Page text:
A few months ago, we gave you some very important advice on how to ensure your site visitors despise you. Assuming you did the opposite of everything on that list, you're probably seeing those site visitors convert into leads at a pretty nice rate. But that presents a whole new set of problems ... now, you have plenty of opportunities to make your leads despise you.
That's almost worse, isn't it? You take a person from site visitor to lead, you think the next step is a new customer, and BAM, you do something to totally grind their gears and fall completely out of their favor. So close. Sooo close.
If you don't want to experience the painful feeling of alienating those leads you fought so hard to get, reference this list of stuff not to do to your leads once they convert. Opposite Day is in effect starting ... NOW!
1) Make it nearly impossible for leads to get their hands on your offer.
You might even consider gamifying the process, making the "Download" link bounce around your thank-you page like a pinball so your lead has to really work to grab that ebook.
When someone converts, it should be easy-peasy for them to grab the offer they converted on. They just spent time filling out your landing page form, so the least we marketers can do is not send them on a wild goose chase to redeem their offer. There are a couple of routes you can take to make offer redemption quick and painless. First, you should make it glaringly obvious what they need to do right on the thank-you page, like you see here:
Not only is the orange text hyperlinked to lead to the offer download, but so is the giant gray "Download" button that -- you guessed it -- downloads the offer for you! If your form required an email, you should also consider emailing that offer to your lead's inbox. Take a look at the email we send leads who want to download our Social Media Publishing Schedule template:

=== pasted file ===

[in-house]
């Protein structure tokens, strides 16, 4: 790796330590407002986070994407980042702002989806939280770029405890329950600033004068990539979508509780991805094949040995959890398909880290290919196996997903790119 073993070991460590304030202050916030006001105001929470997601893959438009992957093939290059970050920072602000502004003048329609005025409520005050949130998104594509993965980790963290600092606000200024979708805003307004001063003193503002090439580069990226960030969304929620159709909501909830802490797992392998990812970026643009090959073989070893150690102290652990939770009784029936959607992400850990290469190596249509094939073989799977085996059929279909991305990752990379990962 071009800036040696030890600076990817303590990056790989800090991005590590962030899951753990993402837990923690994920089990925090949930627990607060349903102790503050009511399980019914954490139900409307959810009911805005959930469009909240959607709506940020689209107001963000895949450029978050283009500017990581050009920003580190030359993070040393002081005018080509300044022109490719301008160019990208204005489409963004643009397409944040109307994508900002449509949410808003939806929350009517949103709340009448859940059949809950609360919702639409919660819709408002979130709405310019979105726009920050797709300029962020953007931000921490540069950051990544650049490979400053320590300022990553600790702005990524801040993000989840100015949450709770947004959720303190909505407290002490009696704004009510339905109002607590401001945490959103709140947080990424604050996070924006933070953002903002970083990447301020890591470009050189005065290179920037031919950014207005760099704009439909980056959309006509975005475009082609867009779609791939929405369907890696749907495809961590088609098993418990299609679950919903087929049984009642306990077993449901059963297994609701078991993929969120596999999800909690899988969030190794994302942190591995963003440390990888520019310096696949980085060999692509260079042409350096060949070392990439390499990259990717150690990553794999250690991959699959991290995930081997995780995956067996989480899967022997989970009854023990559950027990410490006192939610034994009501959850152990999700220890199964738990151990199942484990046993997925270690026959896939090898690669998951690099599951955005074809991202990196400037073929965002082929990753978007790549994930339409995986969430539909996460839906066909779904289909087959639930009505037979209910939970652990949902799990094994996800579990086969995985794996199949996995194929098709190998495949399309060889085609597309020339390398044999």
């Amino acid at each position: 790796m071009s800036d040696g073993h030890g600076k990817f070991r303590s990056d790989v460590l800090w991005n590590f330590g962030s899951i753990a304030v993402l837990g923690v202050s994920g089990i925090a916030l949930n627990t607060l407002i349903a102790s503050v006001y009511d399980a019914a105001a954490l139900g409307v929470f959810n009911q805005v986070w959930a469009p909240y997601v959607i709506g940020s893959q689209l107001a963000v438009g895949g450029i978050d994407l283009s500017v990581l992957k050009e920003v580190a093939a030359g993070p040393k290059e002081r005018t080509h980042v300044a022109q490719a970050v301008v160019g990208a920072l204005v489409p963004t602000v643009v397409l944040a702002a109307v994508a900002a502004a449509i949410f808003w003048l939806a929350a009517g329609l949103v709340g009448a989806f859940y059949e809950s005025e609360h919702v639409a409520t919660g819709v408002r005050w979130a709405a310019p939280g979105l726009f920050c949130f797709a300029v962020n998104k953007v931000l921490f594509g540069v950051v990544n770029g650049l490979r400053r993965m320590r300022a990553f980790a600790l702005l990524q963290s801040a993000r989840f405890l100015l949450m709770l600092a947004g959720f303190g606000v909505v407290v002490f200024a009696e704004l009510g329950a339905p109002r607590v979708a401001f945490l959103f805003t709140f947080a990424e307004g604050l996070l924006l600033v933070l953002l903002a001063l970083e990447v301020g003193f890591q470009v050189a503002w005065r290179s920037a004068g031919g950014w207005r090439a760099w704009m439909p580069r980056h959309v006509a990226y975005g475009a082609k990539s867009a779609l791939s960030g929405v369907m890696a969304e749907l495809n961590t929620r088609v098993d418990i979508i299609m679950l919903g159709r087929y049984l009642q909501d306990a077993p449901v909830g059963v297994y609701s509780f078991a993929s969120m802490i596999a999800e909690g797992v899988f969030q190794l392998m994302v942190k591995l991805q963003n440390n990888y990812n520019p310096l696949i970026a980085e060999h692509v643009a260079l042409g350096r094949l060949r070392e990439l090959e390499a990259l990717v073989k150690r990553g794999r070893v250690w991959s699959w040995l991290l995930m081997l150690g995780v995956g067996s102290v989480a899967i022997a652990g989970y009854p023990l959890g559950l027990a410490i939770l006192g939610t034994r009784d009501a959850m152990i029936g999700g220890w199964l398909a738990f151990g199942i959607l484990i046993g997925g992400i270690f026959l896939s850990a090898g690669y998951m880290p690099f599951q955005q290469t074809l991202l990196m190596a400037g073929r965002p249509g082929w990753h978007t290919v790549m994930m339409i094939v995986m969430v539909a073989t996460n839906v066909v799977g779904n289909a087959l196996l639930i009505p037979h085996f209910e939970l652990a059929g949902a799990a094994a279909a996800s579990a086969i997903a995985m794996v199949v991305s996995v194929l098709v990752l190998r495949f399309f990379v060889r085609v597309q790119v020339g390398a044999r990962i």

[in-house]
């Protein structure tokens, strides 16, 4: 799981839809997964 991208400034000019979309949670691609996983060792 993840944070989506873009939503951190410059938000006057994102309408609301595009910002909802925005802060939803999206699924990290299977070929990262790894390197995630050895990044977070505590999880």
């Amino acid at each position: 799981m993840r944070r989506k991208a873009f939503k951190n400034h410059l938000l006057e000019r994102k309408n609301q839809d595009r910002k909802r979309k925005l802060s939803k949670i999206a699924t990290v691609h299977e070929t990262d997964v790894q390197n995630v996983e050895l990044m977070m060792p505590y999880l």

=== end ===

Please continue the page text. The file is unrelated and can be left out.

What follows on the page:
The subject line makes it clear as day what the contents of the email are, and the first thing the email copy addresses is how to download the template. Between the thank-you page download options and the kickback email's download options, these leads will get their hands on that free social media publishing template!
2) Clog up their inbox real good.
Now that you have their email address, you should probably send them stuff pretty much all the time. I mean, they wouldn't have given you their email address if they didn't want to hear from you. All day. Every day.
Establishing the correct email frequency is a tricky game. Too infrequent, people forget who you are. Too often, they rue the day they ever opted in to your list. But no matter how great your content is, everyone has a limit to how much they can handle at one time. Conduct some email frequency testing to establish the appropriate frequency for your database, keeping in mind different list segments may have higher or lower thresholds than others. And remember that unsubscribe rate alone isn't a sufficient metric to determine if your email frequency is too high; leads can go for months without unsubscribing from an email, because they've gotten so good at just checking that little box to mass delete your email with the rest of the inbox filler. So look to see if your open and click-through rates are taking a dive along with your unsubscribe rates to help diagnose an email frequency problem.
3) Even better, clog up their inbox with totally irrelevant content.
It's not enough to clog up your leads' inboxes with way too many emails -- you want to make sure those emails are totally useless. Try to find the content that would be most irrelevant for each segment of your list, and bombard their inboxes with that. Actually, don't even segment your lists. Just go for the generic email blast to ensure the content's not really relevant to anyone at all.
Or, stay with me here, you could map your email content to the stage in the sales cycle each lead is in. That way, leads that are only in the 'Awareness' stage, for instance, will receive educational content that gently invites them to move along to the 'Evaluation' stage -- instead of an email asking them to make an appointment for an hour-long business consultation. Talk about moving things along way too fast.